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Greedy Williams stayed positive after losing starting job, is ready for return to starting lineup

BEREA — Cornerback Greedy Williams strained a groin muscle and lost the battle for a starting job to rookie Greg Newsome II.

He didn’t lose his competitive spirit.

“He came into the year with a positive attitude,” special teams coordinator Mike Priefer said Thursday. “He knew that we drafted a young man who could beat him out. He competed against him, got hurt and then once he became healthy again, he looked at me and said, ‘Coach, whatever you need me to do, I will do.’

“Because he is so athletic and because he is a second-round draft pick and he is a great athlete, he has put himself in a position to help us win on special teams last week and this week on defense.”

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Williams was one of four defensive backs — Troy Hill, Grant Delpit and A.J. Green — who earned game balls after the 26-6 win over the Bears for their work as the
“vise guys” on punt returns. Williams, who missed all of last season with nerve damage in his shoulder, will have a much larger role Sunday when the Browns play at Minnesota.

Newsome is out with a calf injury suffered against the Bears, so Williams will move into the starting lineup opposite Denzel Ward. They’ll be charged with slowing down Vikings quarterback Kirk Cousins and receivers Justin Jefferson and Adam Thielen.

“Just playing with no worries,” Williams said. “Whatever the situation is, that’s what it is. Me just coming in and doing what I’m supposed to do, which is my role and play at the highest level.”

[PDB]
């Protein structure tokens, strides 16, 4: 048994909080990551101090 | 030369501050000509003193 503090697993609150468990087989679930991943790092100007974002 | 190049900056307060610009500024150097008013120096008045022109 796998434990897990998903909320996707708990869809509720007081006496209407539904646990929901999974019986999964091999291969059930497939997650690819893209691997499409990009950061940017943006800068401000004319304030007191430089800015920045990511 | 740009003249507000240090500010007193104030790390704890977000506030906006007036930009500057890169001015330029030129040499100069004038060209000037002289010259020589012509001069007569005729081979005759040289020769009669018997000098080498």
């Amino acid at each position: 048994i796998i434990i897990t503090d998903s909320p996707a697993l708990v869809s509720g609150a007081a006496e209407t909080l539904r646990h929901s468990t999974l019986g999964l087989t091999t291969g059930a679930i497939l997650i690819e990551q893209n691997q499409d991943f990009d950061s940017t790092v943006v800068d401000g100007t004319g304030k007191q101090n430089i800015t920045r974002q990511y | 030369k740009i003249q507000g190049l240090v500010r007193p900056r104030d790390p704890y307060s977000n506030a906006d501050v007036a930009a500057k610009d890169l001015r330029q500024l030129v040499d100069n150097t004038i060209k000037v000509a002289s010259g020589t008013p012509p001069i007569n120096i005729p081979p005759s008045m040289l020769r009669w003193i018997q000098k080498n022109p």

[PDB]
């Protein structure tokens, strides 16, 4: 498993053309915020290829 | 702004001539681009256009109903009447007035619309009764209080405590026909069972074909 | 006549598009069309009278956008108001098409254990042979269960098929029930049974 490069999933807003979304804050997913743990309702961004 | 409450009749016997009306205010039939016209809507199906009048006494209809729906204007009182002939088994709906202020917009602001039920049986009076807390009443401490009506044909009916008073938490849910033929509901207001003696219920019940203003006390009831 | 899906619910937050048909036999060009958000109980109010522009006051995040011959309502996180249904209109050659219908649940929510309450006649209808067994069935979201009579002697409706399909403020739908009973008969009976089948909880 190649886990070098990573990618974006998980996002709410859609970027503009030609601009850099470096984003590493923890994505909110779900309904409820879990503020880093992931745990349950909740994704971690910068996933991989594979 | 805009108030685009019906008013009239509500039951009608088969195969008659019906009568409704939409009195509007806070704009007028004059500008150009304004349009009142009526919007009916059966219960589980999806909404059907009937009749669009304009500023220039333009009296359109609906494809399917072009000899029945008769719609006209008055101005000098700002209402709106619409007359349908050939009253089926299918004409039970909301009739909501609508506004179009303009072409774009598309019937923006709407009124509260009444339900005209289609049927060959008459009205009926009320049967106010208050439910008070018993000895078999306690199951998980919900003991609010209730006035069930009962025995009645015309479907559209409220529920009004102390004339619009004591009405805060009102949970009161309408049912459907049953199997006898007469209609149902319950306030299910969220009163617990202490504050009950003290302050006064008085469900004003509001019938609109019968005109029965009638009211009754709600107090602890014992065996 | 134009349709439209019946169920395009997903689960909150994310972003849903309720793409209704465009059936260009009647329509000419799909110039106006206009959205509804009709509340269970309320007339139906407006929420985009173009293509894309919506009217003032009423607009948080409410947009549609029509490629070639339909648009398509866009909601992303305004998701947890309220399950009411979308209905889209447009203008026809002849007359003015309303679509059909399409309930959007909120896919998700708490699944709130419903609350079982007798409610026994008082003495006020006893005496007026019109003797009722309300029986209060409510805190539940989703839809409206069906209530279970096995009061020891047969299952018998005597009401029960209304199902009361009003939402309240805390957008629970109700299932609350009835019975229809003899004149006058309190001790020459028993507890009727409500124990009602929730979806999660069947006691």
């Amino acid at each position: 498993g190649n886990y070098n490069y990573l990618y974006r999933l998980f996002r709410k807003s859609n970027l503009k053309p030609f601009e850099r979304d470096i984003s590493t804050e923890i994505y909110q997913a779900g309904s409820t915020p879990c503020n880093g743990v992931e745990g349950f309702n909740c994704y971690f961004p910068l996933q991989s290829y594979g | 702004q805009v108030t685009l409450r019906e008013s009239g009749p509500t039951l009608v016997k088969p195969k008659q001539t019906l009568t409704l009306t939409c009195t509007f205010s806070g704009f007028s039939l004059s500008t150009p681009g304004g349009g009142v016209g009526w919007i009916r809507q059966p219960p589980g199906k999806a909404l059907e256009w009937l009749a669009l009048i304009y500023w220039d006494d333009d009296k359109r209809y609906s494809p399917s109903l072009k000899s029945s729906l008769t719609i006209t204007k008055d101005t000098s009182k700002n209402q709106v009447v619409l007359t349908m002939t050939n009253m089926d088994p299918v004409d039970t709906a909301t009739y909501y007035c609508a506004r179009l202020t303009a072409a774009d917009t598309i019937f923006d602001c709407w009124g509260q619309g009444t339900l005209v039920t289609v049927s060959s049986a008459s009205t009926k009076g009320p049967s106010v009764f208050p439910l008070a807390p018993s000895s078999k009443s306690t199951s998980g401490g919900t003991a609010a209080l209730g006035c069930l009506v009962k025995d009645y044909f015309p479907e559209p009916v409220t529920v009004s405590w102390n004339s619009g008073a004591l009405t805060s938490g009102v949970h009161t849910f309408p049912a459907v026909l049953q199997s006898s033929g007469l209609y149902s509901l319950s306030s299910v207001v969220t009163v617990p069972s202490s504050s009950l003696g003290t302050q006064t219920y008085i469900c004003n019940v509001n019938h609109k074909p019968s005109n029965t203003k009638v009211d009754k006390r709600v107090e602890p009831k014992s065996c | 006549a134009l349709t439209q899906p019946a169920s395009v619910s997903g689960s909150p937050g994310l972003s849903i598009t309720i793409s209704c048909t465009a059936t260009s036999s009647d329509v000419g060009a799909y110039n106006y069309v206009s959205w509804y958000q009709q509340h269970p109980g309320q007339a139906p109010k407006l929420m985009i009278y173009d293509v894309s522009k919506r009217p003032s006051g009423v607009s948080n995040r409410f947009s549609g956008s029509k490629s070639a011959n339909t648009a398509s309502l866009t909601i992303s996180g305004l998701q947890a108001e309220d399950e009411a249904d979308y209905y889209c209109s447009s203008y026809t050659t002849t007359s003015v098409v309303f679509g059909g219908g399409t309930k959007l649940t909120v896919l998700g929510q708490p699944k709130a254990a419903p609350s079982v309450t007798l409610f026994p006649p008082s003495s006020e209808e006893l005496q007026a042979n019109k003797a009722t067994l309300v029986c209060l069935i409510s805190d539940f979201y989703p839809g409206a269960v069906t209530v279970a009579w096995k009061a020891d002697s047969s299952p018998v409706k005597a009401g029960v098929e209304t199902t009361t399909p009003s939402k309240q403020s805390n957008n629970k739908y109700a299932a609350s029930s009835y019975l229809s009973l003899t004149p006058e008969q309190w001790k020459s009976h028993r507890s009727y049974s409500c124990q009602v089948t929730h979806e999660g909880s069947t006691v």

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In addition to his time on special teams, Williams played eight snaps on defense in the opening loss at Kansas City and eight against the Bears after Newsome exited. He has two tackles and a pass defensed.

“I felt great. Did not really worry about the injury or any of that,” Williams said. “I feel like I am 100 percent ready to go.”

The shoulder injury happened on a seemingly innocuous play Aug. 24 in the 2020 training camp. He walked off the practice field, was initially listed as day to day, never returned to practice and was eventually shut down for the season when the shoulder muscles refused to fire.

He was cleared to return this year and opened camp with the first-team defense, although an underdog to keep the starting job over Newsome, the No. 26 pick. A groin injury — “I hate soft tissue injuries. They suck,” he said — essentially ended the competition, along with Newsome’s strong play, but Williams was healthy in time for the start of the season and prepared for when he’d be needed.

“That has always been the plan — stay ready,” he said. “This is a long season. Opportunity is going to pop up. It popped up early. So I just have to be ready to go.”

Williams was the No. 46 pick in 2019 and started 12 games as a rookie, missing four with a hamstring injury. He had 47 tackles, two for loss, and two passes defensed but is still looking for his first NFL interception.